Whilst it is possible to secretly record any negotiation, including face to face encounters, the use of a video conferencing system makes it that much easier to do. This is a factor to consider if your negotiation is in any way commercially sensitive or private. However, the more practical privacy issue is the inability to tell whether there is anyone off-screen listening in or advising the negotiator. If this individual is a ‘key-decision maker’, it would be preferable to know of his/her involvement, and even better, their reactions to any negotiating position being discussed. For this reason, if security is a critical issue and your trust in the other party is low, it may be advisable to consider alternative negotiation methods.
3. Heightened self-awareness
Unlike in face-to-face meetings, when negotiating via a video-link you have a moving image of your own face in front of you. For most people, seeing your own image can prove very distracting. The psychological impact of this feature is not yet well researched. The obvious implications range from being overly concerned about how you appear, meaning you either fail to pay enough attention to the reactions of your counterpart or come across as ‘stiff’ and/or ‘unnatural’, to being constantly reminded of the stereotypical visual differences that may exist between yourself and your counterpart such as gender, race, age etc. Luckily, the solution to this – once you have established that you are centred correctly in front of your camera – is to hide or minimise your own video image. You can also attempt to reduce any visual stereotype influences by attempting to build an informal connection in advance of any negotiation.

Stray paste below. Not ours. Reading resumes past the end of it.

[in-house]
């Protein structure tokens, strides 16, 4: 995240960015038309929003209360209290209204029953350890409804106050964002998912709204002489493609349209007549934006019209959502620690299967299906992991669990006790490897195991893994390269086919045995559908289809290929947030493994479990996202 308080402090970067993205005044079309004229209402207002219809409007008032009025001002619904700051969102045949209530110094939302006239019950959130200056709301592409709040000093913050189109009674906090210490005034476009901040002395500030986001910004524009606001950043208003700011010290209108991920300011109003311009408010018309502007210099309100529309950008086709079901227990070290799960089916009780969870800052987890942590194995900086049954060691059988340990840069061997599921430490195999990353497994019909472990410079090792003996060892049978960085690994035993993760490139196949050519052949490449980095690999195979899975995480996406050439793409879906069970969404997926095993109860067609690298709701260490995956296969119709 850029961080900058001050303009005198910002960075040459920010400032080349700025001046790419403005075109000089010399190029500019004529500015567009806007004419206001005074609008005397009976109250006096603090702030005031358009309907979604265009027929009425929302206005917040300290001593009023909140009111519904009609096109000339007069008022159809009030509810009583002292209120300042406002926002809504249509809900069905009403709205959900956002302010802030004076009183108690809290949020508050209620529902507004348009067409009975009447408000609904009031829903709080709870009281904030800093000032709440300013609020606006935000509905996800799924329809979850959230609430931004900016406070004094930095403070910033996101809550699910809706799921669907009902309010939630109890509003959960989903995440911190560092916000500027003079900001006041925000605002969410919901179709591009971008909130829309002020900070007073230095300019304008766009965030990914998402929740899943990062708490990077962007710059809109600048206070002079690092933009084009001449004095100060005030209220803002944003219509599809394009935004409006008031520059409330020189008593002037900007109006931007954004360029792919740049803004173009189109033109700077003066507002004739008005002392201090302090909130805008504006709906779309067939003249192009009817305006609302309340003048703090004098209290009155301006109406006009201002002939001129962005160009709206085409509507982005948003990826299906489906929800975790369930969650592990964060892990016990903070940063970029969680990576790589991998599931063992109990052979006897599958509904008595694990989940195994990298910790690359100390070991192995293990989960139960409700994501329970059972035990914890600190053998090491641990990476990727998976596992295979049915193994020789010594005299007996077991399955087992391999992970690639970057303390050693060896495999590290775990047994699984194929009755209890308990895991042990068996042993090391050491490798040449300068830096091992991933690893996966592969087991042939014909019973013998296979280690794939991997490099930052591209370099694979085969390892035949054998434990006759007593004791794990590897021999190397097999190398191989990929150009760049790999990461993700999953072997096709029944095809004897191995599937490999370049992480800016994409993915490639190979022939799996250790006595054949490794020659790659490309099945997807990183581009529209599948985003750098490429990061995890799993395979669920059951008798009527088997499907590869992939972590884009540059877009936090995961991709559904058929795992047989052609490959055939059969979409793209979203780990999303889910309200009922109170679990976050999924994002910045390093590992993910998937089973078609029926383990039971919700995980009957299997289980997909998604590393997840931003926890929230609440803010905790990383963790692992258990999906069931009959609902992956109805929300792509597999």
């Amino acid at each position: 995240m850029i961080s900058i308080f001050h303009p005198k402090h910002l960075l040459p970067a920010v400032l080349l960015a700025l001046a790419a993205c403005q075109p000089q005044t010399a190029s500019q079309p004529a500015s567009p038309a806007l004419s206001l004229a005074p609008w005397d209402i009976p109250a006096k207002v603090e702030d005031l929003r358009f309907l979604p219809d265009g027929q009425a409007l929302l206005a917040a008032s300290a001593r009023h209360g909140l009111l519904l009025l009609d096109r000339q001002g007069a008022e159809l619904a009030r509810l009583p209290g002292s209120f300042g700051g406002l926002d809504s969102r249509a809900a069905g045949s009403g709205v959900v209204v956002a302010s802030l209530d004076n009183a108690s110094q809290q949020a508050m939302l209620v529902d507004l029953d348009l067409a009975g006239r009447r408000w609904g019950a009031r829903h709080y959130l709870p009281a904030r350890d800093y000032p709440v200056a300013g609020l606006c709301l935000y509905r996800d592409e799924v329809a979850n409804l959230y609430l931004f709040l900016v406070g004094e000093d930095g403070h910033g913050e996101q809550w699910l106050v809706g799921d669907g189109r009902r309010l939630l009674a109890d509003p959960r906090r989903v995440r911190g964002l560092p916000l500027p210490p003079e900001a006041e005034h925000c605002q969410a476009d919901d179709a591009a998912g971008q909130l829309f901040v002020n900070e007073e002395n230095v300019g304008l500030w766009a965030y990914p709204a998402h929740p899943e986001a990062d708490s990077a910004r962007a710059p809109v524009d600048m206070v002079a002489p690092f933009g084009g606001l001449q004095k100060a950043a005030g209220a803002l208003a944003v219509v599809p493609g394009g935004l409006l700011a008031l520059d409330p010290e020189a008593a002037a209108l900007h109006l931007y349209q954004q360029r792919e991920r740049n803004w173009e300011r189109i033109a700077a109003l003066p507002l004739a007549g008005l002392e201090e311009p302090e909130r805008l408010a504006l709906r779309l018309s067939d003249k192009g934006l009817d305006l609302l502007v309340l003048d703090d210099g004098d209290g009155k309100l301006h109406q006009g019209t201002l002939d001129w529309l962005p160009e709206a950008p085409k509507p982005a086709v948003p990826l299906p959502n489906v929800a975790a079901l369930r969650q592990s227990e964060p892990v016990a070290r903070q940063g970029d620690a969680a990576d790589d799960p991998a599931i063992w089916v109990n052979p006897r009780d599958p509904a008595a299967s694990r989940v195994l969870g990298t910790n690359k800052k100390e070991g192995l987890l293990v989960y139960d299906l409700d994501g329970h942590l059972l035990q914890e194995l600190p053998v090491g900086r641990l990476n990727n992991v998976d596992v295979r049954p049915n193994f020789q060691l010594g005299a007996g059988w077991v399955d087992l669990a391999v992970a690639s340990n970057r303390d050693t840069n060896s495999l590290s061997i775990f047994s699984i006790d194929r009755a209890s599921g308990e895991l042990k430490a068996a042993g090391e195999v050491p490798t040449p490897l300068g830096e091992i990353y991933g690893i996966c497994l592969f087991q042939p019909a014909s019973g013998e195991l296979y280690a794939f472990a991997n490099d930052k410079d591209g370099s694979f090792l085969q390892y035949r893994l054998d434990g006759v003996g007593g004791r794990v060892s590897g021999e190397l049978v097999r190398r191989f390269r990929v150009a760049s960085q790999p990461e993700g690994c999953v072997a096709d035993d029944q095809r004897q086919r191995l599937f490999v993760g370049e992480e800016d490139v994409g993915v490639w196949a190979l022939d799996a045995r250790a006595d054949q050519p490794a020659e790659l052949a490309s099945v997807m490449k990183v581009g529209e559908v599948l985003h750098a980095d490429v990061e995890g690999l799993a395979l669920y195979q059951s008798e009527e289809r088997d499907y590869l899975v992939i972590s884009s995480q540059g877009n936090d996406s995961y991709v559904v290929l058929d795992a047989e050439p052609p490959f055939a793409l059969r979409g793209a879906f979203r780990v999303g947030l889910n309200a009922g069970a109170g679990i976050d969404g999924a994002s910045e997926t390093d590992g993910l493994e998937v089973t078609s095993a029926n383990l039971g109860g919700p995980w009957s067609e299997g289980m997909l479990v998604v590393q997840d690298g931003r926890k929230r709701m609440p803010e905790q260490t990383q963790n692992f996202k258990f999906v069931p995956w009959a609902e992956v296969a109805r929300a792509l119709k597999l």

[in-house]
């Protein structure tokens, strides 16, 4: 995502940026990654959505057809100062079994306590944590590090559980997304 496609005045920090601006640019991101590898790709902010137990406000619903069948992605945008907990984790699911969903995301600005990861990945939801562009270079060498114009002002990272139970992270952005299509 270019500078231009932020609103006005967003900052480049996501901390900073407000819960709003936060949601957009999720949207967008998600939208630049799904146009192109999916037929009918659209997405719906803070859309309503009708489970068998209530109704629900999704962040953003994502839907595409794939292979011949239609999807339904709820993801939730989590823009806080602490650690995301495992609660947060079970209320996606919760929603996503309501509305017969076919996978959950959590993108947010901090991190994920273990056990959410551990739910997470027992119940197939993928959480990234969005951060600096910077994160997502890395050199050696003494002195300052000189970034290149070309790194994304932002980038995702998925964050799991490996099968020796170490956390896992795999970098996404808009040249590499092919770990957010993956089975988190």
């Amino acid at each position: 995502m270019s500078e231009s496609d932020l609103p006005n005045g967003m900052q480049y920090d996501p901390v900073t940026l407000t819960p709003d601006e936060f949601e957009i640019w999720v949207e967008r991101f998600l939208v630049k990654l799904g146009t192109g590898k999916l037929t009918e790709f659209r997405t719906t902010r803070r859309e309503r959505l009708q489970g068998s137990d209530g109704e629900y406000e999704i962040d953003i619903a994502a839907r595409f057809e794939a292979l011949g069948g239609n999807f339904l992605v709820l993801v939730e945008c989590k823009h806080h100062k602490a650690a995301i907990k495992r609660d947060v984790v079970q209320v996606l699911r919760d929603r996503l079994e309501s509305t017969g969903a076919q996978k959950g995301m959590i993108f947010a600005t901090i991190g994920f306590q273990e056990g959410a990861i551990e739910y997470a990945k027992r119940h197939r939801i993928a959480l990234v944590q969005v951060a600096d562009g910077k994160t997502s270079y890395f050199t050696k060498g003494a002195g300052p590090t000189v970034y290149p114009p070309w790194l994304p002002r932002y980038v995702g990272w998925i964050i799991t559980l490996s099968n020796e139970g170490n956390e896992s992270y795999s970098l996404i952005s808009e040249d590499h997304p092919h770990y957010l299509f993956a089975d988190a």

4. Technical difficulties
We have likely all experienced the frustration that comes with video-links not working, whether that’s frozen or pixelated video feeds, broken audio feeds or screen sharing not working. The problem with this is that, even if you manage to get the video-link working again, it is very difficult to negotiate at your best when you are frustrated or annoyed. This is likely to come across no matter how many deep breaths you take. The only solution is to try to minimise the risk of technical issues in advance, and if they arise anyway, weigh up the advantages and disadvantages of taking a short break for both parties to re-calibrate, or re-schedule the negotiation for another day if that is possible.
How do I prepare for a video-link negotiation?
Having decided that negotiating via a video-link is your preferred approach (or the best available option!), there are a couple of simple tricks to consider.
The starting point